Eco-flaps are made in Chattanooga, Tenn. Their manufacturer says they saved 1.7 percent in fuel in a TMC/SAE Type II on-highway test. Fleets using Eco-flaps save even more fuel in everyday operations, and their drivers see reduced road spray. The product is screen-like, with fins that catch water and let gravity pull it back onto the road. Air passes through the flaps whether the pavement is wet or dry, so drag on the vehicle is reduced. Anderson guarantees at least 3 percent fuel economy betterment, and it's gaining sales from some major fleets that are seeing results.
Eco-flaps are molded of high-impact plastic and are tested to extreme temperatures, Anderson explains. They are guaranteed for one year.
We spoke with Harry Muhlschlegel, CEO of New Century Transportation and a former HDT Truck Fleet Innovator, about his experience with the Eco-flaps. His team ran tests using the same driver, route, truck, trailer, and load, and results varied between 1/10 and 5/10 per gallon improvement in fuel mileage.
"Now obviously a half mpg is not the norm," he cautioned; "it only happens under perfect test conditions." Even so, he said, the results were good enough to make them do a double-take.
"When we ran the tests on these flaps, we did them three times over the same course/route of about 100 miles. We did the runs with regular flaps, Eco-flaps and no flaps. We did not believe the initial results and then repeated the tests again a few weeks later. The first test showed 5/10 mpg better and the second was 2/10 - same truck, driver and mechanic riding in cab reading FSC [instrument data]."
So, Muhlschlegel says, he estimates the Eco-flaps give them 1/10 to 2/10s better fuel economy overall.
"You have to keep in mind under bad weather you will not receive any [fuel economy] benefit from the flaps," he said. "But hey, it's something, and it doesn't cost really any money at all. The flap is durable, won't break in cold weather and it does not cost any more than a quality mud flap, so why not use it?"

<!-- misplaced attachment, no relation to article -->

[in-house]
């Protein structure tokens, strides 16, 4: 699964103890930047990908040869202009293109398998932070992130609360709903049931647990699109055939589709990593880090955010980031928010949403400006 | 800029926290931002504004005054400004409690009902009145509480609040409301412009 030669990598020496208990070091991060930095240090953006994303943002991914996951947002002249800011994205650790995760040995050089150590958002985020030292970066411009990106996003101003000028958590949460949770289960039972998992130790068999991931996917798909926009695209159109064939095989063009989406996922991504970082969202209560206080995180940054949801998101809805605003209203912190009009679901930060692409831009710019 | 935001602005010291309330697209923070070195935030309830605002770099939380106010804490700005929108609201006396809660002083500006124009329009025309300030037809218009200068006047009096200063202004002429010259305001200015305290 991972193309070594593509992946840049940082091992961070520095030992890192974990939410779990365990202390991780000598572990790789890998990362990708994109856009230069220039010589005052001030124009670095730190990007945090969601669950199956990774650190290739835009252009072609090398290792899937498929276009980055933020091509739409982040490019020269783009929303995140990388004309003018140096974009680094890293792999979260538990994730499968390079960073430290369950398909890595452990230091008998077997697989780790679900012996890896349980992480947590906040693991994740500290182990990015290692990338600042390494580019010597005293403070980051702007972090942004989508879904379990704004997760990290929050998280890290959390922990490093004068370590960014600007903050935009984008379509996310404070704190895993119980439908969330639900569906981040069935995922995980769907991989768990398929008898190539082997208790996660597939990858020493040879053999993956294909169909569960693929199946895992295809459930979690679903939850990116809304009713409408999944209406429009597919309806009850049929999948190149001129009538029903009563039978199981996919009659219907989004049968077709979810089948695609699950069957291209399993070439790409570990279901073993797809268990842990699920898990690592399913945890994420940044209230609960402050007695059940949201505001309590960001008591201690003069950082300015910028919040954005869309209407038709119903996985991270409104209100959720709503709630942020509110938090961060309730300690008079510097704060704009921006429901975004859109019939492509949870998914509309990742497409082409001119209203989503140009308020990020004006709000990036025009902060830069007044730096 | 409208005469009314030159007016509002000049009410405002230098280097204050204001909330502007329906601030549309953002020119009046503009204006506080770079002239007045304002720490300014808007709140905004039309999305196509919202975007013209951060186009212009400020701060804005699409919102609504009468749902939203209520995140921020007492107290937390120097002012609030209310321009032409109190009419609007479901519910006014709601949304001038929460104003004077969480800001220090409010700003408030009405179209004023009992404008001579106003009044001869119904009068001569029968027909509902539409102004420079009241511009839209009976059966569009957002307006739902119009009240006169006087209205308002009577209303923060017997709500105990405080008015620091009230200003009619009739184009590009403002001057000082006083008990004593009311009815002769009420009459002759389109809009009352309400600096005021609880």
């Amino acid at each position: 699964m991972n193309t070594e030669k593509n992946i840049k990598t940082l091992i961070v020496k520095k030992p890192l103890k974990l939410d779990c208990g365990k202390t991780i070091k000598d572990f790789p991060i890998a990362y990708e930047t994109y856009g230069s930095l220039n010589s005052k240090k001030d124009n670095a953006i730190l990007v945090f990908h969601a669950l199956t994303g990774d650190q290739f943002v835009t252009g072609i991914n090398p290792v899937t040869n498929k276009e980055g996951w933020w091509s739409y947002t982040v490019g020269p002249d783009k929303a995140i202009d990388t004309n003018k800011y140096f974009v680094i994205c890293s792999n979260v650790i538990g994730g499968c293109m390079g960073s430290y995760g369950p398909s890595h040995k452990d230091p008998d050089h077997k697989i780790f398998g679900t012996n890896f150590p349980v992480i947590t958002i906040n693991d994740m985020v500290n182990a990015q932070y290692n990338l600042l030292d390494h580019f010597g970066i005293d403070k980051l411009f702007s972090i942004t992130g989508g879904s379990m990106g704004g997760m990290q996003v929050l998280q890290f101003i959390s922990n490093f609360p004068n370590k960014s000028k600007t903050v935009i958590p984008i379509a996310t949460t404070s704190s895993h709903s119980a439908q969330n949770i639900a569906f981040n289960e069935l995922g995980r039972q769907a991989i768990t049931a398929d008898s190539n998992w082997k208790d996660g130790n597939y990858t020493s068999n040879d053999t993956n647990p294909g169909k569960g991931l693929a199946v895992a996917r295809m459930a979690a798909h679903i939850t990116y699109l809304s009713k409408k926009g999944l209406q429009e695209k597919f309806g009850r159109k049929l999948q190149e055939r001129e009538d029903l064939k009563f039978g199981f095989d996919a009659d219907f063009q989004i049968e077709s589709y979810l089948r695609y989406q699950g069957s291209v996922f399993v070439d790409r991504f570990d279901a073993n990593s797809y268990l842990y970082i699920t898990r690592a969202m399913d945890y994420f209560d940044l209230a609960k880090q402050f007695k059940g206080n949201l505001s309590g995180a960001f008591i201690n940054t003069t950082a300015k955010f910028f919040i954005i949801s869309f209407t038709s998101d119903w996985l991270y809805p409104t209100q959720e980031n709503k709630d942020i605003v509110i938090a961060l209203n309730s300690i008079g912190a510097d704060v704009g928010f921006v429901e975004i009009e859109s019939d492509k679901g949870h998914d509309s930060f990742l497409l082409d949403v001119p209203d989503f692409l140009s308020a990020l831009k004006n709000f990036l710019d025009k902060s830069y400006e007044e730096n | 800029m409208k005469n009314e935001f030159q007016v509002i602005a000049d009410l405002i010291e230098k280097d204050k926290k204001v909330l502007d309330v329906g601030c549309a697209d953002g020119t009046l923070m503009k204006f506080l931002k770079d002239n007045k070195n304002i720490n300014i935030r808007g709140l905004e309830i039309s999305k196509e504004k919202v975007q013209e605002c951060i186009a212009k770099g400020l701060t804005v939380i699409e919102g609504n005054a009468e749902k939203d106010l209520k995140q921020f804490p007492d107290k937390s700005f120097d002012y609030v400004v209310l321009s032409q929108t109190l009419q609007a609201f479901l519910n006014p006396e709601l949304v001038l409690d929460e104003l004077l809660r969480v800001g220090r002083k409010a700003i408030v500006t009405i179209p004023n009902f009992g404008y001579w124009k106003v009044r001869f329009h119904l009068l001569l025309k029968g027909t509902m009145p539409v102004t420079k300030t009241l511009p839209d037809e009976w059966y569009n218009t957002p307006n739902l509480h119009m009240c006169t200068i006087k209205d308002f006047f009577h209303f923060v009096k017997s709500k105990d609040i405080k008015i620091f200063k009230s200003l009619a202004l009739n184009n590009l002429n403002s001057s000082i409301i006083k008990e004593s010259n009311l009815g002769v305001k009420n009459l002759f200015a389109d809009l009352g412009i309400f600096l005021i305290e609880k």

More spray options
Other spray suppressant products include some that have been offered since the early '80s. These include:
* Koneta's Anti-Spray Guard, available in rubber and a poly blend material, with thousands of finger-like projections that catch spray and channel the water down to the pavement.
* Rochling's Spray Guard flaps, whose artificial grass surface effectively catches water spray (Monsanto introduced them about 1980, and pushed for their mandating through Missouri's senator at the time, John Danforth), and Safe Pass flaps, a lower-cost alternative.
* Schlegel's 20-20, a wreath-like device (sometimes called a "hula hoop") that outlines wheel wells or the area immediately above wheels. United Parcel Service has long installed products like this on its trailers. The 20-20s are molded of polypropylene monofilaments that catch spray and wiggle to shed ice.
Although not required by federal rules, anti-spray equipment is mandated for long combination vehicles in Oregon. Special mud flaps, fenders and "side skirts" (including the hula devices) qualify heavy trucks to operate in inclement weather. Affected are any vehicles grossing more than 80,000 pounds and triple-trailer rigs of any weight, according to the state's rules. Technically the devices are needed only when it rains - but that happens a lot in Oregon.
From the May 2010 issue of Heavy Duty Trucking.